Black and White - Anthony Bourdain

Anthony Bourdain

“When I die, I will decidedly not be regretting missed opportunities for a good time. My regrets will be more along the lines of a sad list of people hurt, people let down, assets wasted and advantages squandered,” he wrote in Kitchen Confidential: Adventures in the Culinary Underbelly

 

“I’ll be right here. Until they drag me off the line. I’m not going anywhere. I hope. It’s been an adventure. We took some casualties over the years. Things got broken. Things got lost. But I wouldn’t have missed it for the world.”

 

“Travel changes you. As you move through this life and this world you change things slightly, you leave marks behind, however small. And in return, life—and travel—leaves marks on you.”

 

“Do we really want to travel in hermetically sealed popemobiles through the rural provinces of France, Mexico and the Far East, eating only in Hard Rock Cafes and McDonalds? Or do we want to eat without fear, tearing into the local stew, the humble taqueria’s mystery meat, the sincerely offered gift of a lightly grilled fish head? I know what I want. I want it all. I want to try everything once.”

 

“If you’re twenty-two, physically fit, hungry to learn and be better, I urge you to travel – as far and as widely as possible. Sleep on floors if you have to. Find out how other people live and eat and cook. Learn from them – wherever you go.”

 

“If I’m an advocate for anything, it’s to move. As far as you can, as much as you can. Across the ocean, or simply across the river. The extent to which you can walk in someone else’s shoes or at least eat their food, it’s a plus for everybody.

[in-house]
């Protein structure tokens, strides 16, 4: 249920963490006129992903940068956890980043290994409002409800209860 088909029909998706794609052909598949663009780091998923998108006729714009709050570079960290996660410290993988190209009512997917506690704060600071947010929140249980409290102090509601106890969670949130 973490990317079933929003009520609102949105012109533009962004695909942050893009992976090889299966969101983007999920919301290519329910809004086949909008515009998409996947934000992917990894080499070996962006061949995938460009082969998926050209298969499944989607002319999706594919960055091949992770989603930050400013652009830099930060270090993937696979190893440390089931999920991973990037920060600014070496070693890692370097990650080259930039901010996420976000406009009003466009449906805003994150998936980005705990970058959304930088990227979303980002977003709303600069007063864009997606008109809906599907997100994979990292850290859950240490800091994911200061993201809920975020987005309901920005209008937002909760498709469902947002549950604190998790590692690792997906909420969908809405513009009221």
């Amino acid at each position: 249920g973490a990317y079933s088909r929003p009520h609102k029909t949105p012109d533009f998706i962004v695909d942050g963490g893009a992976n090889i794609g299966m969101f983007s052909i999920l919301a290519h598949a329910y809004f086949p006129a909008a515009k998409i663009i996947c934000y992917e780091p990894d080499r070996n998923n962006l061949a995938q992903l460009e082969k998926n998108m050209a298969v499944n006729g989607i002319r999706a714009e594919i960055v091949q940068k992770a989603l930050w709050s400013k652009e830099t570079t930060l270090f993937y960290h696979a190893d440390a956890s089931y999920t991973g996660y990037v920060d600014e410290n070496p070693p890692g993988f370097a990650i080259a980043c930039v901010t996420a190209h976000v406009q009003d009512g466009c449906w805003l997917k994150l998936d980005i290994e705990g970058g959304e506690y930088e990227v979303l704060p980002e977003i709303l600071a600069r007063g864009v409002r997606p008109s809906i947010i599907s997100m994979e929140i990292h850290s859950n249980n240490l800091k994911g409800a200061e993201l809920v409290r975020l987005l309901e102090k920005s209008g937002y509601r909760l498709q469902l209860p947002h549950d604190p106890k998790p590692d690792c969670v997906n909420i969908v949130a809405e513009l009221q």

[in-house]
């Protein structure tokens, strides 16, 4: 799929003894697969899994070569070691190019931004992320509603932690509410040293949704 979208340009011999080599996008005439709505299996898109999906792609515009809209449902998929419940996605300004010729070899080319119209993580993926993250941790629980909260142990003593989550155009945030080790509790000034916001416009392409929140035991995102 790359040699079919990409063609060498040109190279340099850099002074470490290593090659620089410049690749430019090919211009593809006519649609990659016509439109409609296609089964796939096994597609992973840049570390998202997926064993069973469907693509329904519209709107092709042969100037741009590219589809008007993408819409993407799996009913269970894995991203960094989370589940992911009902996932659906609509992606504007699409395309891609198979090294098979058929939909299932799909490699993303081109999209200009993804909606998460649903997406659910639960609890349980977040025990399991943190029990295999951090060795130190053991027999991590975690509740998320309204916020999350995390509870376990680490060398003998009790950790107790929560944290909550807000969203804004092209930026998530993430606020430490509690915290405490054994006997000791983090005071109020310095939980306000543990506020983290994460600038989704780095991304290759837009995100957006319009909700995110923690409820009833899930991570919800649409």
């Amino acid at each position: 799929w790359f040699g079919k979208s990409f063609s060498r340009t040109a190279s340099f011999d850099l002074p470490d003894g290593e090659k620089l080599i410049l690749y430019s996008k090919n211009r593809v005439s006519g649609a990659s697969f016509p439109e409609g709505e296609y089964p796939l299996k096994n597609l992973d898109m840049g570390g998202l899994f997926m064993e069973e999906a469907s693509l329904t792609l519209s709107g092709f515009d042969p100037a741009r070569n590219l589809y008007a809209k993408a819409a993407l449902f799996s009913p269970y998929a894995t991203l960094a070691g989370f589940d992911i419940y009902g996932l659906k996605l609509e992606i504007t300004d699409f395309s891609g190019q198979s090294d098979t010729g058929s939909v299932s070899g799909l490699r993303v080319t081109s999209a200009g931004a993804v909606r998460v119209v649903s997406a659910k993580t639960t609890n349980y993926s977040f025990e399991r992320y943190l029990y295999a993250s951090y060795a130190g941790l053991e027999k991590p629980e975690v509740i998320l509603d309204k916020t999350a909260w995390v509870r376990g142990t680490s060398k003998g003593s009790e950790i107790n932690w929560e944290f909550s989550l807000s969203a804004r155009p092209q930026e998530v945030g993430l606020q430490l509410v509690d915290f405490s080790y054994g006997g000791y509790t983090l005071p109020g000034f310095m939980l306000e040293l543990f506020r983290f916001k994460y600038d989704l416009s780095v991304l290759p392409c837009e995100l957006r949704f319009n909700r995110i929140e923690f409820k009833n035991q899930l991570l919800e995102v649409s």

Open your mind, get up off the couch, move.”

 

“I’ve long believed that good food, good eating, is all about risk. Whether we’re talking about unpasteurized Stilton, raw oysters or working for organized crime ‘associates,’ food, for me, has always been an adventure”

 

“I wanted adventures. I wanted to go up the Nung river to the heart of darkness in Cambodia. I wanted to ride out into a desert on camelback, sand and dunes in every direction, eat whole roasted lamb with my fingers. I wanted to kick snow off my boots in a Mafiya nightclub in Russia. I wanted to play with automatic weapons in Phnom Penh, recapture the past in a small oyster village in France, step into a seedy neon-lit pulqueria in rural Mexico. I wanted to run roadblocks in the middle of the night, blowing past angry militia with a handful of hurled Marlboro packs, experience fear, excitement, wonder. I wanted kicks – the kind of melodramatic thrills and chills I’d yearned for since childhood, the kind of adventure I’d found as a little boy in the pages of my Tintin comic books. I wanted to see the world – and I wanted the world to be just like the movies”

 

“But I do think the idea that basic cooking skills are a virtue, that the ability to feed yourself and a few others with proficiency should be taught to every young man and woman as a fundamental skill, should become as vital to growing up as learning to wipe one’s own ass, cross the street by oneself, or be trusted with money.” 

   

      – Anthony Bourdain

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